Below you will find a short write-up on all 17 California state ballot measures. As always, we study ballot measures to see if they increase the scope of government or not. If they do, we oppose them without hesitation. This year, as usual, we see a large number of state measures that sound good upon the first reading that are really just feel-good measures that will only make life worse for most folks but will definitely benefit specific interest groups. The special interest groups have been working overtime to make sure they get a share of the relatively good California economy. We caution folks to consider that the good times may not last forever, so let’s not tax ourselves and our children to economic death. We also advise our readers not to give away our right to live as we choose as long as we aren’t hurting or defrauding anyone else—several of the ballot measures below are asking you to do just that. Please take the time to look at the measures with a skeptical eye, and as always we advise that, if you find a measure too confusing or something just doesn’t sit right with you—vote NO because we already have a million laws on the books and we don’t need any more bad laws!
Joe Dehn, Chair
Libertarian Party of Santa Clara County
Here it comes again, as it does every election -- people warning you not to "waste your vote" by casting your ballot for the Libertarian candidate. They tell you that your vote won't make a difference, or try to scare you into voting for "the lesser of two evils" and tell you that if you don't do as they say you will "really be voting for" the other candidate (who is, in their opinion, a worse evil).
This advice is completely backwards. As more and more people are realizing, both Trump and Clinton are horrible choices for President. Some of the reasons they are horrible are the same, some are unique to each candidate, but they both add up to BAD. Even if your vote could somehow help one of them, we will all lose if either of them is elected. On top of that, your vote here in California can't possibly make a difference in which one of them ends up in the White House. The Democrat always wins the popular vote in California, and will get all of the California's electoral votes as a result -- unless the election is a landslide in the other direction nationally, in which case the election will be decided before the polls even close here.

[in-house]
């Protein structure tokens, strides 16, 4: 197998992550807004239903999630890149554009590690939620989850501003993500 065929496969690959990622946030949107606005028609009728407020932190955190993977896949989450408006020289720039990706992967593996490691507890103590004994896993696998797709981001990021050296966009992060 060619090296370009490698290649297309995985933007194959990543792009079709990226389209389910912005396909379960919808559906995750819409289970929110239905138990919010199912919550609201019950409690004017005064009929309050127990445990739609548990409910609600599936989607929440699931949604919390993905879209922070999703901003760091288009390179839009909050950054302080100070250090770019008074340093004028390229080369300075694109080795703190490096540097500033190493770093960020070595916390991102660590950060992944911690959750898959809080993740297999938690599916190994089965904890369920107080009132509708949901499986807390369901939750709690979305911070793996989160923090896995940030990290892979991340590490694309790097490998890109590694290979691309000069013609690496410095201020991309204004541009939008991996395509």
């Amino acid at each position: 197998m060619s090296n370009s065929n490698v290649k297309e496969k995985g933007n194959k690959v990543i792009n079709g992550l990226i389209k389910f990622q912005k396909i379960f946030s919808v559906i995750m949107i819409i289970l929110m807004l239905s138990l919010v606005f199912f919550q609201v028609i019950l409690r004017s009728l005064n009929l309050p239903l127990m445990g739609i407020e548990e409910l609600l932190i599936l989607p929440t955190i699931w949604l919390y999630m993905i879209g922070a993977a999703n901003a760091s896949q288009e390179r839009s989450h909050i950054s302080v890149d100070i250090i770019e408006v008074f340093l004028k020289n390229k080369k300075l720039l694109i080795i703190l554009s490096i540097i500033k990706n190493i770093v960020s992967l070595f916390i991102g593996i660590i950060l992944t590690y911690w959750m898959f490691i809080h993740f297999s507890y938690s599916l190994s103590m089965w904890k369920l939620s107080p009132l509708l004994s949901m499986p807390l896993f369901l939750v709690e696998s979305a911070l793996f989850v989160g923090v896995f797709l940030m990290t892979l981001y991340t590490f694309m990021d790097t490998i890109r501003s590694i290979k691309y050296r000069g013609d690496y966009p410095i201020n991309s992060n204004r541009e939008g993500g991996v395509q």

A parcel tax is a very bad way to raise money for any purpose. It is a fixed sum of money that must be paid without any regard to the financial circumstances of the payer or the value created by spending the money. No organization will spend money efficiently or wisely, if has a revenue source that cannot be cut off. Private business tends to be productive precisely their customers can refuse to hand over their money. Public agencies tend to be wasteful and bloated because taxpayers cannot.
The students at City College will have no incentive to moderate their demands for more services because someone else is being forced to pay the bills. Demand will have no limits because those individuals who consume the educational services will have no reason to weigh costs and benefits. The students reap the benefits and the taxpayers bear the costs. Nor will the providers of education have any reason to limit their demands for higher compensation and more generous fringes. In the real world there are always opposing interests.
Libertarians don't care for one size-fits-all decisions. Therefore, the Libertarian Party of San Francisco issued its majority recommendations for the November 8th Elections like everybody else, but added below the minority opinion. Read on!
If you understand the Non-Aggression Principle and apply it consistently, it's usually pretty easy to determine the correct libertarian position on most of the ballot measures presented to voters. While some of them are complex and involve various trade-offs that lead to disagreement among our local activists when making our voter recommendations, we usually come to the same conclusions on all the measures that involve a simple, clear choice, and it's rare that I find myself voting differently than the LPSF has recommended.
This year the local ballot held a couple exceptions to that rule, however. The first was Proposition F, a measure that would allow San Francisco residents to vote starting at age 16 (current law
arbitrarily disenfranchises anyone under age 18). This should have been an easy yes.